Pushing the House's campaign finance probe further into the background is the sex scandal, with its explosive allegations of Clinton's alleged affair with intern Monica Lewinsky and advances on former volunteer Kathleen Willey, who, during a period of personal financial crisis, had met with Clinton to ask for a paid position.
Hyde said that the main function of the congressional delegation would be to view Starr's material before it is turned over to Congress.
The statute creating Starr's office (PL 103-270) offers few specifics about impeachment referrals. It says nothing about how such a referral would be made, what form it would take, and whether it would include such things as secret grand jury testimony.
If he were to write a final report on his findings, a three-judge panel would decide what testimony could be made public. But an impeachment referral could bypass the judicial panel and would not be subject to limitations on content. And if the material went straight to the House Judiciary Committee, House rules say it must be given to all members.
"I haven't the foggiest idea what [Starr] is going to do," Hyde said. "Give us documents? Give us transcripts of grand jury testimony? . . . We have a concern [some material] might not be appropriate to release to the general public."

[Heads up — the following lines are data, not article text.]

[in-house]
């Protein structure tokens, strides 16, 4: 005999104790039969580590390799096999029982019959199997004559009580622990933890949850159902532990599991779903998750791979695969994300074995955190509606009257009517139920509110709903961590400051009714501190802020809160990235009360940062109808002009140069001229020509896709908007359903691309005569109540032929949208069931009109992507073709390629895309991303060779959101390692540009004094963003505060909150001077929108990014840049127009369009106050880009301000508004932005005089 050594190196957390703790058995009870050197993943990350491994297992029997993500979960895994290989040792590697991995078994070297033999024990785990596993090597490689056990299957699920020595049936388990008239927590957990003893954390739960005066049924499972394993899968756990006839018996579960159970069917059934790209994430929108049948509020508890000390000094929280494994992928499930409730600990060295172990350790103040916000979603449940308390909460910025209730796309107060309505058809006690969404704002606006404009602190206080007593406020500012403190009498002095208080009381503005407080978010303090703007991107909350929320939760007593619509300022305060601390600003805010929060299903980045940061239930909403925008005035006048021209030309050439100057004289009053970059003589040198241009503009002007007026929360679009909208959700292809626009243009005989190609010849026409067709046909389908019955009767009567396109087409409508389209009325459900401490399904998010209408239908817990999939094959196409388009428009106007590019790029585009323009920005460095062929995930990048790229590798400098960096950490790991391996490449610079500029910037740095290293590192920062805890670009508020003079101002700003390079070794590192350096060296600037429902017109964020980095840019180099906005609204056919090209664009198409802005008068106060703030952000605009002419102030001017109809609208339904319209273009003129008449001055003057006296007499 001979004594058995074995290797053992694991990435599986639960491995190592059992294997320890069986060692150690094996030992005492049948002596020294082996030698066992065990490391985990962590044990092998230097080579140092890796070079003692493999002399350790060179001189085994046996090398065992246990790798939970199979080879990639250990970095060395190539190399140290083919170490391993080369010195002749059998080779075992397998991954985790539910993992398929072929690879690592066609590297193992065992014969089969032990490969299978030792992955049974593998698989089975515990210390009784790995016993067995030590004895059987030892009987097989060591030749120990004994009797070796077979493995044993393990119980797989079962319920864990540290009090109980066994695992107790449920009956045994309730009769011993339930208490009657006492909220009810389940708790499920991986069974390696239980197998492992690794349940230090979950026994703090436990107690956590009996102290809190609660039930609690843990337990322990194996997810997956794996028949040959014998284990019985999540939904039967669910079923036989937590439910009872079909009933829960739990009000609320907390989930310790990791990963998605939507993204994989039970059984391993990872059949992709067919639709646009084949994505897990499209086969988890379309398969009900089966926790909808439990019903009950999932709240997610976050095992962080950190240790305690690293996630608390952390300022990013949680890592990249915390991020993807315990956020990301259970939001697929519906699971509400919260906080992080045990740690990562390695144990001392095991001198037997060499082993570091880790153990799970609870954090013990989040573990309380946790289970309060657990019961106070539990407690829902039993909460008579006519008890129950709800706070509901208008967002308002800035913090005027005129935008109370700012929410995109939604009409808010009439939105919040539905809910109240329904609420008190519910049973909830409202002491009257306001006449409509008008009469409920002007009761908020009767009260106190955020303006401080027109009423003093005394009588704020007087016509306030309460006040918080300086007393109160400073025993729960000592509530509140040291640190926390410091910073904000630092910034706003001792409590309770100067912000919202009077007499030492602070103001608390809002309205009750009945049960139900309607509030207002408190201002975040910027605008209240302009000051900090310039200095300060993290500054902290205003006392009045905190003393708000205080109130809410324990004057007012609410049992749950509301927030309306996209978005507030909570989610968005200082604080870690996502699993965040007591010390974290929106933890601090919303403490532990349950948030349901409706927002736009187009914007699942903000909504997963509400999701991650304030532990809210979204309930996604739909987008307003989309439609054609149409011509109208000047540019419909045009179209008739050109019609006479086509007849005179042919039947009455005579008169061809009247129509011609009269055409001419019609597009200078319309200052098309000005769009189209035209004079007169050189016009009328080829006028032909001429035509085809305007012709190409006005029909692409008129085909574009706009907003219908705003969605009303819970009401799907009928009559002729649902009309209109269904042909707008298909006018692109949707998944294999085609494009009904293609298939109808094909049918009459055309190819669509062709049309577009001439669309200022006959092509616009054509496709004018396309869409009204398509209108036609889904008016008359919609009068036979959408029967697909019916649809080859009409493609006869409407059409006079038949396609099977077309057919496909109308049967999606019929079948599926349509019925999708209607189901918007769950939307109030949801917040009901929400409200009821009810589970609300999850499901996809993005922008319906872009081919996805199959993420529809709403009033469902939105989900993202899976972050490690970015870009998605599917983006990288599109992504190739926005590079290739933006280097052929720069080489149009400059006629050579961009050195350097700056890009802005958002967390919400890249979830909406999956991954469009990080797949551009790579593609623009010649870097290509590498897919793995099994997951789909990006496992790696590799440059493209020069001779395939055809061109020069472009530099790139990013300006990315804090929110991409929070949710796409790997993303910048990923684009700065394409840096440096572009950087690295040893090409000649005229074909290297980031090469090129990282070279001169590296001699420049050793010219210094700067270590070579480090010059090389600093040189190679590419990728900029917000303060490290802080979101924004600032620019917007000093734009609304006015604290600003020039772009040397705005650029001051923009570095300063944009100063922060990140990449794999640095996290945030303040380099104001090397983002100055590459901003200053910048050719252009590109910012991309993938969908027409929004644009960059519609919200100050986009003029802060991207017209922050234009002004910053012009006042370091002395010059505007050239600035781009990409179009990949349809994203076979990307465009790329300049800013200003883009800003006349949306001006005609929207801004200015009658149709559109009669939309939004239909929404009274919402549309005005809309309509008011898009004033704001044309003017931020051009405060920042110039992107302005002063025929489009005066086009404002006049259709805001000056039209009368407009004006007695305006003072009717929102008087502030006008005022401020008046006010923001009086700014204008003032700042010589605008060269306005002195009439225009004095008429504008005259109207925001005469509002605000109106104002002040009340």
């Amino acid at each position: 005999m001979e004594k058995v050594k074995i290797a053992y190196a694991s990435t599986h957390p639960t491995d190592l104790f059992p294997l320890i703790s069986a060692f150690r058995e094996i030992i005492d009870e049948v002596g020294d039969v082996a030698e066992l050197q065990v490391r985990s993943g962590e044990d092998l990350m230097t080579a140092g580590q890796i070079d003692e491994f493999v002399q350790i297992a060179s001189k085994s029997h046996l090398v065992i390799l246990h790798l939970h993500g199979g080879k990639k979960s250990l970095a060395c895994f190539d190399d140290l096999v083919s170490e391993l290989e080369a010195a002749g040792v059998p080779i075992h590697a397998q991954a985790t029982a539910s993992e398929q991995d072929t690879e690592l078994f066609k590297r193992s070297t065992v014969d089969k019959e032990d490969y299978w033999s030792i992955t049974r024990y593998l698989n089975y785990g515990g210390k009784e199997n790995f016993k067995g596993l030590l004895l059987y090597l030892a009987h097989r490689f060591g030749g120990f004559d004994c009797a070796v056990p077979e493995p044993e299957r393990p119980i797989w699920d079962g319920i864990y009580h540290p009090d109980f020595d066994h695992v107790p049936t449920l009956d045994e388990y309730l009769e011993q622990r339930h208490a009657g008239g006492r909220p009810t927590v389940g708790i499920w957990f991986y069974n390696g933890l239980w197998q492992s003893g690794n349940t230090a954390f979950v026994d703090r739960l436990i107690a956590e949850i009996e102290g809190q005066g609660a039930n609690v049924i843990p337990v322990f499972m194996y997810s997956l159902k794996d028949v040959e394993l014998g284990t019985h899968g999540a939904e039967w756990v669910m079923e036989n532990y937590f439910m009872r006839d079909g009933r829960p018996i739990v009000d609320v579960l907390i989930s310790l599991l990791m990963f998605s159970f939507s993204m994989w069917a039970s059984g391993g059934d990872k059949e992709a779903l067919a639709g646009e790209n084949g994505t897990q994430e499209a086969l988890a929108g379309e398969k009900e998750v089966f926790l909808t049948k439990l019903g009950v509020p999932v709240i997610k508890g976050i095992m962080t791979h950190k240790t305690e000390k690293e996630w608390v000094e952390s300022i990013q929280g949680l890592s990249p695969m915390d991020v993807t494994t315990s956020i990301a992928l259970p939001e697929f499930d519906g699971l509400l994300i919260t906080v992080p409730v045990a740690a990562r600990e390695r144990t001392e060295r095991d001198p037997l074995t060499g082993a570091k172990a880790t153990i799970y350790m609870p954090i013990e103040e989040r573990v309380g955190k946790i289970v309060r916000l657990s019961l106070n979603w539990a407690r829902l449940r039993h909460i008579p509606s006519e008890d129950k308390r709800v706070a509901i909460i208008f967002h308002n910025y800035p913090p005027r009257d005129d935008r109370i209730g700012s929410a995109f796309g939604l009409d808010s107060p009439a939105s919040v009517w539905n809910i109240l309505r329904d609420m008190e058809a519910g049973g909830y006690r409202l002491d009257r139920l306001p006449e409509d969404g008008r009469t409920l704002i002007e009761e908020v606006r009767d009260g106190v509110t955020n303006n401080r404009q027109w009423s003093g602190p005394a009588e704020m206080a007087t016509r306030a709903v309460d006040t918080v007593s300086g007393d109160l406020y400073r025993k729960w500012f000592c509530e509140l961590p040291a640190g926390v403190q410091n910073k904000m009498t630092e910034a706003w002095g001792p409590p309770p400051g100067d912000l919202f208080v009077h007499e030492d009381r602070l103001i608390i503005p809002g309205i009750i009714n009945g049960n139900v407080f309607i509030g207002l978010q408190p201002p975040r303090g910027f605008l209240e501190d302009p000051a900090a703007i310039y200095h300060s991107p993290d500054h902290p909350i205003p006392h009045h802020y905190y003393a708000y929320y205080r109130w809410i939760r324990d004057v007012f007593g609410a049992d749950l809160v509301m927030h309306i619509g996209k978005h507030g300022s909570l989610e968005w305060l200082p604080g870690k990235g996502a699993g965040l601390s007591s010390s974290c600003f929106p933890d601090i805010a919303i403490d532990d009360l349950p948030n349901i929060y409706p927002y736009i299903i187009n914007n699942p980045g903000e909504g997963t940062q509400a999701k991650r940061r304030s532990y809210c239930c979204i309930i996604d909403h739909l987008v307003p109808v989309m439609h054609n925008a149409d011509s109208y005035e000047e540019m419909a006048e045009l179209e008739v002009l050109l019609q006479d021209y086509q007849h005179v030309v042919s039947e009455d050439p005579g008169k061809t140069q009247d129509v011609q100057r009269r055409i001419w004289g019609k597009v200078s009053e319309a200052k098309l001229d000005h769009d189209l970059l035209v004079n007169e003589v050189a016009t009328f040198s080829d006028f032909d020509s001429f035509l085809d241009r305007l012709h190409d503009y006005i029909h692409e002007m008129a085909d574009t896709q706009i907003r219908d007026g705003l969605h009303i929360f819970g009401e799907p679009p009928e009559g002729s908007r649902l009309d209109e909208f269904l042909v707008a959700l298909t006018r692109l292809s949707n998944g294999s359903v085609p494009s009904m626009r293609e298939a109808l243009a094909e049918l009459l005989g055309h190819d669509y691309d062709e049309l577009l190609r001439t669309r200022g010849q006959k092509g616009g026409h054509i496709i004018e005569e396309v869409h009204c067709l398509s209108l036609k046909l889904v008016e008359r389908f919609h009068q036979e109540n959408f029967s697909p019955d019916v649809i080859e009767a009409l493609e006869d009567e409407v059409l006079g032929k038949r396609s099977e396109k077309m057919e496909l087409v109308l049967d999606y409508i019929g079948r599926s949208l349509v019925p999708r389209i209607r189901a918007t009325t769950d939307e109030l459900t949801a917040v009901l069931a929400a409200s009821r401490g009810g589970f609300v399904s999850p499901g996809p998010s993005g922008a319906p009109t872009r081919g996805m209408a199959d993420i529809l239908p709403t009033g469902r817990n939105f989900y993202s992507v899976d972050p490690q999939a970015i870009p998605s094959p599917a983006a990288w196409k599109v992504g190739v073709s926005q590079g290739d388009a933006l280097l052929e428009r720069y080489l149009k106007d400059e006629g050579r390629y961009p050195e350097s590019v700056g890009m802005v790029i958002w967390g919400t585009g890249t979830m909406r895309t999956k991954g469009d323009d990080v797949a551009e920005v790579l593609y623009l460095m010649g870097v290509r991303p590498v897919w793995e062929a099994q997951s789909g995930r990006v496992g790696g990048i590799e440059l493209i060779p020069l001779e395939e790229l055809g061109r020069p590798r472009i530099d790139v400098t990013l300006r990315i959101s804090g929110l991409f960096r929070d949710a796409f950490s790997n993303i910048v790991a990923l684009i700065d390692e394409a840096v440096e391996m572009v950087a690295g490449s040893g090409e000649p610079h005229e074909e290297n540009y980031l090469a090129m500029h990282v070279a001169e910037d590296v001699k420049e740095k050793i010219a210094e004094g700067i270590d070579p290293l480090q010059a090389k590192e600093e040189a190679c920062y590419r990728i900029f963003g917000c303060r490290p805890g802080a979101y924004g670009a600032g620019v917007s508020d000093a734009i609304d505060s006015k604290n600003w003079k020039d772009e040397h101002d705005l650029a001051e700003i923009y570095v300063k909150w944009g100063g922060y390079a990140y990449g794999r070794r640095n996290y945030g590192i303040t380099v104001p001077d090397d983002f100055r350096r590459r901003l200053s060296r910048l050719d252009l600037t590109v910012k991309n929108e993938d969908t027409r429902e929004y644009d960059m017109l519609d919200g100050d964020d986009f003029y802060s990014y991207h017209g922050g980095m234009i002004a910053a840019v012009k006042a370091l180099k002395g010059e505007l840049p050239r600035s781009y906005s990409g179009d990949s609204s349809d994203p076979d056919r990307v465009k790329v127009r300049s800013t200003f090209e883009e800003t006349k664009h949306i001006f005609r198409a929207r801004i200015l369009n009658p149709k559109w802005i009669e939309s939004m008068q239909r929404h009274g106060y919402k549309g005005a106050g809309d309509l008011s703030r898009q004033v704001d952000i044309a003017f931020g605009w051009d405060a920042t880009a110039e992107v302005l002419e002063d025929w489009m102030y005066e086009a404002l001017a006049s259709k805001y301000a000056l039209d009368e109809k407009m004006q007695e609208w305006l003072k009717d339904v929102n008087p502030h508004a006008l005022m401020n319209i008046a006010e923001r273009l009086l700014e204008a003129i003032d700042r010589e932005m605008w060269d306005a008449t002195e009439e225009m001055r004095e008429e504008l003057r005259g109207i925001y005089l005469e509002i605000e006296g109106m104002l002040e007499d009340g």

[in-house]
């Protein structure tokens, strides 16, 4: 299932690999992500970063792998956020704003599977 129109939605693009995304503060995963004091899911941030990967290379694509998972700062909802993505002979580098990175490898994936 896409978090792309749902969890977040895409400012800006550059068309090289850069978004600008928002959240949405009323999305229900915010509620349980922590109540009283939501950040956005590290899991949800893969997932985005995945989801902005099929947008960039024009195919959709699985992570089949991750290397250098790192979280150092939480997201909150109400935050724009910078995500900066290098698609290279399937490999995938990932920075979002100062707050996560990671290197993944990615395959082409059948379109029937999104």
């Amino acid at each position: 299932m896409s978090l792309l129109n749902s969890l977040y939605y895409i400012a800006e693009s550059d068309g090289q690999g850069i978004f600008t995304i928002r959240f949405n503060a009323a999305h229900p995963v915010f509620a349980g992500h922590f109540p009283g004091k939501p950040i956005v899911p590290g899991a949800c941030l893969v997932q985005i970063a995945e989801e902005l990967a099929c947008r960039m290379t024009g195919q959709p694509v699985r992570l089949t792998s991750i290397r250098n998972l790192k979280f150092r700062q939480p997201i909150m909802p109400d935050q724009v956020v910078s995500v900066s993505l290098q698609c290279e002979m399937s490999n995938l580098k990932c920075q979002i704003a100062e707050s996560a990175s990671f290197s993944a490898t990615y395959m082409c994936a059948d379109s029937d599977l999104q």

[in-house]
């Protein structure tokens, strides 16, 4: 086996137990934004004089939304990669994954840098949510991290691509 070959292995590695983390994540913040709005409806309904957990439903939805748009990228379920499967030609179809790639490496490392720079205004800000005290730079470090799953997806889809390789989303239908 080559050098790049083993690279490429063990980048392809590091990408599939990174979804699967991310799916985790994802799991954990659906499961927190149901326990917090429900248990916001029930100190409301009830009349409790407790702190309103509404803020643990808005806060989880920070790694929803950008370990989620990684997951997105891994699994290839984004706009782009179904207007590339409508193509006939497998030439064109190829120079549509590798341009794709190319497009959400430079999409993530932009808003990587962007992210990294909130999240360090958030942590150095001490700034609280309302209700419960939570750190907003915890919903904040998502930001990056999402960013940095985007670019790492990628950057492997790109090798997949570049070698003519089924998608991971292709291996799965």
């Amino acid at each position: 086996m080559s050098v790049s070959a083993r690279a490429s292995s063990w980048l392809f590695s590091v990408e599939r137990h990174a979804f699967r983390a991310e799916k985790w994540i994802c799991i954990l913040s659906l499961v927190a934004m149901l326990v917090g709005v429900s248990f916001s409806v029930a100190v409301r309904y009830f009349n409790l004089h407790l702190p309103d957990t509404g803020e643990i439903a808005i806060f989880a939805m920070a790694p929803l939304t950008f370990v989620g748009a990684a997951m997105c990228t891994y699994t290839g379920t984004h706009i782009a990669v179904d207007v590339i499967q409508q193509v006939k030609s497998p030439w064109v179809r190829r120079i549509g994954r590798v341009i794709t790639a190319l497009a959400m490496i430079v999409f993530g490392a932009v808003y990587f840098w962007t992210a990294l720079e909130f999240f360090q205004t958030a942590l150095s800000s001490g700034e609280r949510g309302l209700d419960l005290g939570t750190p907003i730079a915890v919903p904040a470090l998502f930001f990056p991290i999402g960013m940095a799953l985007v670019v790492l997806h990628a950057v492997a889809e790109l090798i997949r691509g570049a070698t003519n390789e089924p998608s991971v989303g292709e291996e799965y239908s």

The special panel would not entirely replace the Judiciary Committee, which would still be the first committee that could vote on proposed articles of impeachment. But the panel would take over control, at least initially, of a decision not to impeach. It would decide, Hyde said, whether "there is merit to proceeding further."
Another leadership proposal -- for a select committee that would have more thoroughly supplanted the Judiciary Committee -- was rejected after it was floated early in the week.
A principal motivation behind the select committee, which aides said may have spilled over to the idea of an informal review panel, is that the Judiciary Committee is ill-equipped to deal with a political and public relations war with the White House. The committee has 36 members, and is loaded with first- and second-term members, mostly from the far right and far left. Its staff of 65 is small and more versed in such areas as civil asset forfeiture and digital copyright law than in playing a high-stakes political chess match.
Neither the members nor the staff would be a match for Clinton's spin doctors and political operatives, said one GOP aide. "They would eat them alive."